So if futures generally appreciate, why don’t more Canadians invest in them? Mostly it’s the extreme difficulty of selling your wine in Canada to capture any of the heretofore-liquid profits. Unlike a stock or even a car, a private citizen in Canada cannot sell liquor to another private citizen or, until recently, even ship it from one province to another.
There is currently only one commercial auction in the country – the one put on by Waddington’s in concert with the Liquor Control Board of Ontario – contrasted with the multitude of options in the United States or Europe. To the extent there are individual Canadians investing in en primeur, they invariably buy the futures in either New York or London and have the bottles professionally stored in a controlled facility until the time comes to dispose of them. But then there are storage fees, insurance and the eventual auction premiums eating into your eventual profit margin – which you’ll have to pay capital gains on.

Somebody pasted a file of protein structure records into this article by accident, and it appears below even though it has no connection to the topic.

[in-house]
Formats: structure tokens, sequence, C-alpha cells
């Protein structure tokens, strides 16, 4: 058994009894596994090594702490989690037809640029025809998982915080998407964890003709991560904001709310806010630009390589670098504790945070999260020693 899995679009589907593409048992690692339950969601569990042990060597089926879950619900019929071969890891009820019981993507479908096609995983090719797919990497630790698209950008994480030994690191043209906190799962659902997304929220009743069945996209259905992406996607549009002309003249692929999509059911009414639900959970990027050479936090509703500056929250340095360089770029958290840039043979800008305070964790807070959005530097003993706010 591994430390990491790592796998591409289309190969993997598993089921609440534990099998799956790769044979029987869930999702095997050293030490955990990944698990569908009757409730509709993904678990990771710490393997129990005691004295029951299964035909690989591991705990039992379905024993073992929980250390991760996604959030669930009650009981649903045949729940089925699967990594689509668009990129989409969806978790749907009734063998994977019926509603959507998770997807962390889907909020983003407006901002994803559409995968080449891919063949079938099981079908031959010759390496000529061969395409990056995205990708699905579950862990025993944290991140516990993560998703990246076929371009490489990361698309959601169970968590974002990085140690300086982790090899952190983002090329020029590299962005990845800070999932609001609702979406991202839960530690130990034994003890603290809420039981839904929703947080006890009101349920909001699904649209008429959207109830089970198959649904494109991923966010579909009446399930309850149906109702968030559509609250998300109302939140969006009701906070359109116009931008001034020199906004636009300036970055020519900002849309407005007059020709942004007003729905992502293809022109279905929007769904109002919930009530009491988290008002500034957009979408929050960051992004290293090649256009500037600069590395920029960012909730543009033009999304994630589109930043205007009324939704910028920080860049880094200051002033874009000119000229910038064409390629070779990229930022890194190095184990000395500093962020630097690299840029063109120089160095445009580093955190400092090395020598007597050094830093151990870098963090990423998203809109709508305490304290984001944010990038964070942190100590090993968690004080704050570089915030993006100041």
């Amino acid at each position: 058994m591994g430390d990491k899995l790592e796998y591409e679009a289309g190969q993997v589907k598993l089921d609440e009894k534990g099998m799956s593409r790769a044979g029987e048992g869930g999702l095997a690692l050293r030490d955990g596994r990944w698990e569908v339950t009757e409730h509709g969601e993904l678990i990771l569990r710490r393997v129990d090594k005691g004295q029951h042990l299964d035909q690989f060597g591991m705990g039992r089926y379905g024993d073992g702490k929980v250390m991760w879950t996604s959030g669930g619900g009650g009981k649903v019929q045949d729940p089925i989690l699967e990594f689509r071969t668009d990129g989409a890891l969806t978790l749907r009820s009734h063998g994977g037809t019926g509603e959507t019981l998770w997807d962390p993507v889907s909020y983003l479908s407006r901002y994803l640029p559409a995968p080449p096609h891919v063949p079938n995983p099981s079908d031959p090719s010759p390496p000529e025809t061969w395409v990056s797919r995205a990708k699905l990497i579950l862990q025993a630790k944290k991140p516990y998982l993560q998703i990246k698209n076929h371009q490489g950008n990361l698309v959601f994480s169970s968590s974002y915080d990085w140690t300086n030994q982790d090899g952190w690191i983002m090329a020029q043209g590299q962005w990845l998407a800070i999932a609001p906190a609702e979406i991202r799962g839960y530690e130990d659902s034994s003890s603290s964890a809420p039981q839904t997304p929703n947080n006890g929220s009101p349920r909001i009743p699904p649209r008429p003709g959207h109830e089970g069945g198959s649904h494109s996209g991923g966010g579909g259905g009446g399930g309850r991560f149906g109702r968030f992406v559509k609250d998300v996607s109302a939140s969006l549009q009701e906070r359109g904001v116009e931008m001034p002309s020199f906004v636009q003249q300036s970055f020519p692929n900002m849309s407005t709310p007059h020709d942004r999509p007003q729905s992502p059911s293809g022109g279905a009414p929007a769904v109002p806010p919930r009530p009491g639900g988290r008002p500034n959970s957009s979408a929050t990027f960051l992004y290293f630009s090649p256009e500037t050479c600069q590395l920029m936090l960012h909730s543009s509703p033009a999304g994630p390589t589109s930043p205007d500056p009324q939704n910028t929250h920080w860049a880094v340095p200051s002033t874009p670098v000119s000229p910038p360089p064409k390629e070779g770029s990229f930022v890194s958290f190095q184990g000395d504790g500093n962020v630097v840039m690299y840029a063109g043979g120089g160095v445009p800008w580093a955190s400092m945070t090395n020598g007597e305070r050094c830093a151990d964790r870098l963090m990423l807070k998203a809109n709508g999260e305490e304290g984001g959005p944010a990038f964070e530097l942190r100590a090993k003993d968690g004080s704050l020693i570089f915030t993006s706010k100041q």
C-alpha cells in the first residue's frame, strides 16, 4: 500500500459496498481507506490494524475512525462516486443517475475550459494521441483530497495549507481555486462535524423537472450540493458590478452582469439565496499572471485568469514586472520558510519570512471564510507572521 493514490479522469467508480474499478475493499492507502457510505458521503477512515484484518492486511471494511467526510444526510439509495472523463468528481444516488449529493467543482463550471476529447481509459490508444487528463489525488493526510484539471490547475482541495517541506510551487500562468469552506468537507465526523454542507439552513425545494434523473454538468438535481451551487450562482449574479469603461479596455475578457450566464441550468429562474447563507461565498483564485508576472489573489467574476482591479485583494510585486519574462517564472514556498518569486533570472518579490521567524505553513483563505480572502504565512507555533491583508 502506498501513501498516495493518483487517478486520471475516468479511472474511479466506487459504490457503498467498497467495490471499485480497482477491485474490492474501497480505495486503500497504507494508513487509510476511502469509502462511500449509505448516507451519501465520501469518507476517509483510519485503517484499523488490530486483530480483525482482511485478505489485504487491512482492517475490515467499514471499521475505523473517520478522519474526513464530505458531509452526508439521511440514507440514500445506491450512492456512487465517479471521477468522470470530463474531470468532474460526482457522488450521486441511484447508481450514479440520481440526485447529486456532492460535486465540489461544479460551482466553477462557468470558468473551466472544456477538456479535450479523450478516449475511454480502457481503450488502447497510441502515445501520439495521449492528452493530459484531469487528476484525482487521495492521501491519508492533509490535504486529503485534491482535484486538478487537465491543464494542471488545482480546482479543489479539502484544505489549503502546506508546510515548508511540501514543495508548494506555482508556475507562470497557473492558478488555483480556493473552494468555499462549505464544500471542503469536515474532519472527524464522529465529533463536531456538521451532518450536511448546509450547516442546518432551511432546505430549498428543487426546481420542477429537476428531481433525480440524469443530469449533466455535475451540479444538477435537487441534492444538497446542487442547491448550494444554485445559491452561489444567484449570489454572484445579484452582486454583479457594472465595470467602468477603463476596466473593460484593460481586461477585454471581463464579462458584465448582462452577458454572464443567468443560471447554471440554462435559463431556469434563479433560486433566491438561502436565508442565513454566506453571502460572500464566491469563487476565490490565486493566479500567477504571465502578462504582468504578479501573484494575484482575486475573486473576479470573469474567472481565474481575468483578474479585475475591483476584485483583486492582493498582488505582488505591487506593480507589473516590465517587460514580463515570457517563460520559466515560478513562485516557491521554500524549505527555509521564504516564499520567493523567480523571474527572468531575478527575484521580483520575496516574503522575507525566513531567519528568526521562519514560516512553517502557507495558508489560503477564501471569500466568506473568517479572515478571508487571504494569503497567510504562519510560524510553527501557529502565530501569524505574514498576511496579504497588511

If it all seems like a tough way to make a buck, you’d be right. The logistical difficulties have spawned a plethora of wine funds such as London, England’s Wine Asset Managers or the Toronto-based Wine Investment Fund, where wine experts run the fund like any other investment. Potential investors should be aware the fund is unregulated and the money is locked in for five years, and there are management fees and potential early redemption issues.
But investing in wine has the benefit of being a hedge for traditional investments, given fine wines’ traditional insulation from the stock or bond markets. The Knight-Frank Luxury Investment Index, for instance, put 10-year wine price growth at 166 per cent last year.